Food can also be insanely affordable. A pound of bananas may only cost 54 cents, for example, while a three-course dinner for two in a midrange restaurant may cost as little as $36. (See also: Avoid These 5 Mistakes When Retiring Abroad)
4. Pescara, Italy
Pescara, Italy is ideally located along the country’s eastern coast, a few hours from Rome and Naples. Here, you can enjoy a slow Italian lifestyle with some of Italy’s most gorgeous waterfronts, and all within a day’s reach of some of the world’s most important historical sites.
You can also save a bundle in the process. Rent in Pescara is surprisingly affordable, with a furnished, 900-square-foot apartment in one of the city’s most expensive areas costing just $936, on average, according to Expatistan. Rent in a “normal” area, not necessarily considered to be an expat neighborhood, could cost as little as $679. Add $130 for utilities to the bill and your total housing costs could easily stay below $1,000 per month year-round.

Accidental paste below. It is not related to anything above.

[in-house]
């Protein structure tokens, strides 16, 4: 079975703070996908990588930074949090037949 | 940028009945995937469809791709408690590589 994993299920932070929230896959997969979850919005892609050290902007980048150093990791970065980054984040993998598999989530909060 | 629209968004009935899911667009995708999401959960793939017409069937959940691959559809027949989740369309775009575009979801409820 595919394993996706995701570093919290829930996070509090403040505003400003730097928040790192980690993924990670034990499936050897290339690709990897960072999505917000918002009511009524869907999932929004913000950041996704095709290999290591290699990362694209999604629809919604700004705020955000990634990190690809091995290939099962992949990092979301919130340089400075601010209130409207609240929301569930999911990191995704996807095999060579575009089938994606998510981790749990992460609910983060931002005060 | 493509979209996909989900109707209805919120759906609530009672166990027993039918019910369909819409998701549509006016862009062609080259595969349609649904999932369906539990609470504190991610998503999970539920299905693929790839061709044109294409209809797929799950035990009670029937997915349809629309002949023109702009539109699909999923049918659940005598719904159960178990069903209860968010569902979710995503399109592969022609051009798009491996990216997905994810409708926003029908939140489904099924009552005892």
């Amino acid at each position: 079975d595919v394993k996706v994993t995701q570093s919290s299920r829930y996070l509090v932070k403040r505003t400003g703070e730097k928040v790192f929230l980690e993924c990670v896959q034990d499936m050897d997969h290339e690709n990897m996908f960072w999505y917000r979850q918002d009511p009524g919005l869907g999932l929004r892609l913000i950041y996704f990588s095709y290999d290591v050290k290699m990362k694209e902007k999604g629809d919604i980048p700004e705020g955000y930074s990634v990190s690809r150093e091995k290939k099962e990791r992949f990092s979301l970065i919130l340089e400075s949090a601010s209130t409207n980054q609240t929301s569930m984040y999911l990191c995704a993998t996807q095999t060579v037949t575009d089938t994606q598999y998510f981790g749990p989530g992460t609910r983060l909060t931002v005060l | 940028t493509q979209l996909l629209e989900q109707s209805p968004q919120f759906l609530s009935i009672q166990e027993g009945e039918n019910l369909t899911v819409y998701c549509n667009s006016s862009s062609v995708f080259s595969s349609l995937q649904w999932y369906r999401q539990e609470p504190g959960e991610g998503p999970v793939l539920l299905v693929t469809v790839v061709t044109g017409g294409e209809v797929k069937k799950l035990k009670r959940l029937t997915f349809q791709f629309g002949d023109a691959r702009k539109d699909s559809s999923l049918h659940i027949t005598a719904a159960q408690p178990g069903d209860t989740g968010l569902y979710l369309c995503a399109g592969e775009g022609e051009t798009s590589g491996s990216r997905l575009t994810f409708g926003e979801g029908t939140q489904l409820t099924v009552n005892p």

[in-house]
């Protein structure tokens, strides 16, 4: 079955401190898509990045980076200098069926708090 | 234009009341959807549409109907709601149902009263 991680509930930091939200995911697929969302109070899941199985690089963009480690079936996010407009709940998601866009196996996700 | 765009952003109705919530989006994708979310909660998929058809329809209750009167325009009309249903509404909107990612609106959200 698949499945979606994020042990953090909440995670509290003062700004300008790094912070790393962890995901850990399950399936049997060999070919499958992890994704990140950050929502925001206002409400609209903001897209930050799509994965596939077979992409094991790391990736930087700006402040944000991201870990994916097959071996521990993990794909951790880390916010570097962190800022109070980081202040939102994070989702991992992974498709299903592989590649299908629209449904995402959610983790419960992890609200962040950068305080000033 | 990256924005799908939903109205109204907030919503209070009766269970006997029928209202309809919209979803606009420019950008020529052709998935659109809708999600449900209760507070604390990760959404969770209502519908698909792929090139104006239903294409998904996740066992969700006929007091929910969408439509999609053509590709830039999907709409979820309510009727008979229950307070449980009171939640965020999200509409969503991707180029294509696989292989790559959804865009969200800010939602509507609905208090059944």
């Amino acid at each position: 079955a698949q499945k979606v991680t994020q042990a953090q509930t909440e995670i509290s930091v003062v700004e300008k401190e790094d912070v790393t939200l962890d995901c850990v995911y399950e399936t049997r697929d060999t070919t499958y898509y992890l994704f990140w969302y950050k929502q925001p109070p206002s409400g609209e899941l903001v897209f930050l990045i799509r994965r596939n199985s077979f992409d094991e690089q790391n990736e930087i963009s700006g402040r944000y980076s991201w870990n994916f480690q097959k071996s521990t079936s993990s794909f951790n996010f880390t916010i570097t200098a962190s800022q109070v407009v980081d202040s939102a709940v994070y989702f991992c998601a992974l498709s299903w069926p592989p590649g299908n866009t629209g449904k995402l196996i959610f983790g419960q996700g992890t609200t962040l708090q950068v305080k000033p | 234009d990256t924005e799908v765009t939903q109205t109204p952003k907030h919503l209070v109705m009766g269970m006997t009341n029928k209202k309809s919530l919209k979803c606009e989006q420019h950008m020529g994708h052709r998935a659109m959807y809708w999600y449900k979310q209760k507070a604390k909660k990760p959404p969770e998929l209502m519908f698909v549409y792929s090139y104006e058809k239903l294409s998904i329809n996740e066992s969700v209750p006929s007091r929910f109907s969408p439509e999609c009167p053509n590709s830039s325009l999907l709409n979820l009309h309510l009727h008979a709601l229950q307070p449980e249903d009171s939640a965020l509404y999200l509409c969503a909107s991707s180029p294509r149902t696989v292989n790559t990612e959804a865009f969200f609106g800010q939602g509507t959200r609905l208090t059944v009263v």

Eating out in Pescara can be expensive, but buying your own staples will save you money. Two pounds of potatoes cost about $1.65, bread for two people for a day runs $1.25, and a bottle of table wine will set you back about $7. (See also: What You Need to Semi-Retire Abroad Right Now)
5. Bucharest, Romania
Bucharest is a great destination if your goal is learning about history, including communism and its role in Romania. Attractions include a long list of gorgeous historical buildings and monuments, a communism-themed walking tour, a Holocaust memorial, and even a Romanian kitsch museum.